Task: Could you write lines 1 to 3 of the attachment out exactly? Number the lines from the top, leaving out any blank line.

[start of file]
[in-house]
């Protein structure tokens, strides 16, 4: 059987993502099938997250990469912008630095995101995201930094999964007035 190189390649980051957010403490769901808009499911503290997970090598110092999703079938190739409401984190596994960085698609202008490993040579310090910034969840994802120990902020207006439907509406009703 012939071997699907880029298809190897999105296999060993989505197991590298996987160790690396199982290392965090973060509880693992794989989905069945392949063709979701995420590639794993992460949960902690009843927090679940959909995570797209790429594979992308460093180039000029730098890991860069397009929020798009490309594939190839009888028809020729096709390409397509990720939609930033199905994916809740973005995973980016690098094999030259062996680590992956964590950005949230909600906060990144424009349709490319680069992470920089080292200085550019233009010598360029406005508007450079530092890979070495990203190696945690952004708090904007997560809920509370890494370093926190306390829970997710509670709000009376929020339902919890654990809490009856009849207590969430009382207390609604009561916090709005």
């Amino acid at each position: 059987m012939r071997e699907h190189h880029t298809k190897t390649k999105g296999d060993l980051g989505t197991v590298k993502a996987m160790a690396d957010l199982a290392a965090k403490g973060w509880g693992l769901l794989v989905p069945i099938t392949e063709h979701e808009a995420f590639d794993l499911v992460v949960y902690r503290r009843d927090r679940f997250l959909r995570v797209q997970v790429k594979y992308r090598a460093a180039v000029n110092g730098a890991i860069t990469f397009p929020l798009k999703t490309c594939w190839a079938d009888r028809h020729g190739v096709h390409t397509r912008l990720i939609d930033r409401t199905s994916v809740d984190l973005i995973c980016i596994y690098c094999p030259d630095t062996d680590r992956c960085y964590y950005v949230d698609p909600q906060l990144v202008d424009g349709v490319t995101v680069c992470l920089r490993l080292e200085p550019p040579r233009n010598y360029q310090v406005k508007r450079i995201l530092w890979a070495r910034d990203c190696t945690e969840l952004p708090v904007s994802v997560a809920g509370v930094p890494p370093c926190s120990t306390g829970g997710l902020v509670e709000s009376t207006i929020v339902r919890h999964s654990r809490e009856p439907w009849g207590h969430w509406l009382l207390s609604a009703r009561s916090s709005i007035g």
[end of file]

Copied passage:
[in-house]
């Protein structure tokens, strides 16, 4: 059987993502099938997250990469912008630095995101995201930094999964007035 190189390649980051957010403490769901808009499911503290997970090598110092999703079938190739409401984190596994960085698609202008490993040579310090910034969840994802120990902020207006439907509406009703 012939071997699907880029298809190897999105296999060993989505197991590298996987160790690396199982290392965090973060509880693992794989989905069945392949063709979701995420590639794993992460949960902690009843927090679940959909995570797209790429594979992308460093180039000029730098890991860069397009929020798009490309594939190839009888028809020729096709390409397509990720939609930033199905994916809740973005995973980016690098094999030259062996680590992956964590950005949230909600906060990144424009349709490319680069992470920089080292200085550019233009010598360029406005508007450079530092890979070495990203190696945690952004708090904007997560809920509370890494370093926190306390829970997710509670709000009376929020339902919890654990809490009856009849207590969430009382207390609604009561916090709005």
């Amino acid at each position: 059987m012939r071997e699907h190189h880029t298809k190897t390649k999105g296999d060993l980051g989505t197991v590298k993502a996987m160790a690396d957010l199982a290392a965090k403490g973060w509880g693992l769901l794989v989905p069945i099938t392949e063709h979701e808009a995420f590639d794993l499911v992460v949960y902690r503290r009843d927090r679940f997250l959909r995570v797209q997970v790429k594979y992308r090598a460093a180039v000029n110092g730098a890991i860069t990469f397009p929020l798009k999703t490309c594939w190839a079938d009888r028809h020729g190739v096709h390409t397509r912008l990720i939609d930033r409401t199905s994916v809740d984190l973005i995973c980016i596994y690098c094999p030259d630095t062996d680590r992956c960085y964590y950005v949230d698609p909600q906060l990144v202008d424009g349709v490319t995101v680069c992470l920089r490993l080292e200085p550019p040579r233009n010598y360029q310090v406005k508007r450079i995201l530092w890979a070495r910034d990203c190696t945690e969840l952004p708090v904007s994802v997560a809920g509370v930094p890494p370093c926190s120990t306390g829970g997710l902020v509670e709000s009376t207006i929020v339902r919890h999964s654990r809490e009856p439907w009849g207590h969430w509406l009382l207390s609604a009703r009561s916090s709005i007035g």